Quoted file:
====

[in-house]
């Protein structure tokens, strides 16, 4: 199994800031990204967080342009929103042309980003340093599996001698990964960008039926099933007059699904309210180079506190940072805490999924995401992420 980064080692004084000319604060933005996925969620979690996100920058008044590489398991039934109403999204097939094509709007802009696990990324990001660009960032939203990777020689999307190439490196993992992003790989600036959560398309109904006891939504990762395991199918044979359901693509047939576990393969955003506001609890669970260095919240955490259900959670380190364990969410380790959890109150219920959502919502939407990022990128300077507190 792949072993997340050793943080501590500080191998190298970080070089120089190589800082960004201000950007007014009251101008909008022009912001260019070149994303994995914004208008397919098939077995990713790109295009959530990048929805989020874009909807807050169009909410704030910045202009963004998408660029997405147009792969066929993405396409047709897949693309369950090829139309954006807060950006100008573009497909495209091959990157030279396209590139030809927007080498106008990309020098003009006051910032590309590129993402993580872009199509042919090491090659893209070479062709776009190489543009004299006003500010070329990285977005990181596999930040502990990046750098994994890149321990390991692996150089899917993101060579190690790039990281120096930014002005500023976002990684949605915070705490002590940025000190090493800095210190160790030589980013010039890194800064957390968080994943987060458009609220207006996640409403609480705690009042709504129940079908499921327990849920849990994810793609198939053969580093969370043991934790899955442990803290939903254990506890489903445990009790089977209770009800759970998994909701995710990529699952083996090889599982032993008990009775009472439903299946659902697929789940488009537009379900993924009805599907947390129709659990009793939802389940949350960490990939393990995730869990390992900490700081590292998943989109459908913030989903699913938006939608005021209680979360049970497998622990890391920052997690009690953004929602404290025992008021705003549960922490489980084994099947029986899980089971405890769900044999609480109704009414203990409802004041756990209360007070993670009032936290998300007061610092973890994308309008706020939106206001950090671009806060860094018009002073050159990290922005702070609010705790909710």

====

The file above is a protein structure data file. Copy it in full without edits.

[in-house]
């Protein structure tokens, strides 16, 4: 199994800031990204967080342009929103042309980003340093599996001698990964960008039926099933007059699904309210180079506190940072805490999924995401992420 980064080692004084000319604060933005996925969620979690996100920058008044590489398991039934109403999204097939094509709007802009696990990324990001660009960032939203990777020689999307190439490196993992992003790989600036959560398309109904006891939504990762395991199918044979359901693509047939576990393969955003506001609890669970260095919240955490259900959670380190364990969410380790959890109150219920959502919502939407990022990128300077507190 792949072993997340050793943080501590500080191998190298970080070089120089190589800082960004201000950007007014009251101008909008022009912001260019070149994303994995914004208008397919098939077995990713790109295009959530990048929805989020874009909807807050169009909410704030910045202009963004998408660029997405147009792969066929993405396409047709897949693309369950090829139309954006807060950006100008573009497909495209091959990157030279396209590139030809927007080498106008990309020098003009006051910032590309590129993402993580872009199509042919090491090659893209070479062709776009190489543009004299006003500010070329990285977005990181596999930040502990990046750098994994890149321990390991692996150089899917993101060579190690790039990281120096930014002005500023976002990684949605915070705490002590940025000190090493800095210190160790030589980013010039890194800064957390968080994943987060458009609220207006996640409403609480705690009042709504129940079908499921327990849920849990994810793609198939053969580093969370043991934790899955442990803290939903254990506890489903445990009790089977209770009800759970998994909701995710990529699952083996090889599982032993008990009775009472439903299946659902697929789940488009537009379900993924009805599907947390129709659990009793939802389940949350960490990939393990995730869990390992900490700081590292998943989109459908913030989903699913938006939608005021209680979360049970497998622990890391920052997690009690953004929602404290025992008021705003549960922490489980084994099947029986899980089971405890769900044999609480109704009414203990409802004041756990209360007070993670009032936290998300007061610092973890994308309008706020939106206001950090671009806060860094018009002073050159990290922005702070609010705790909710």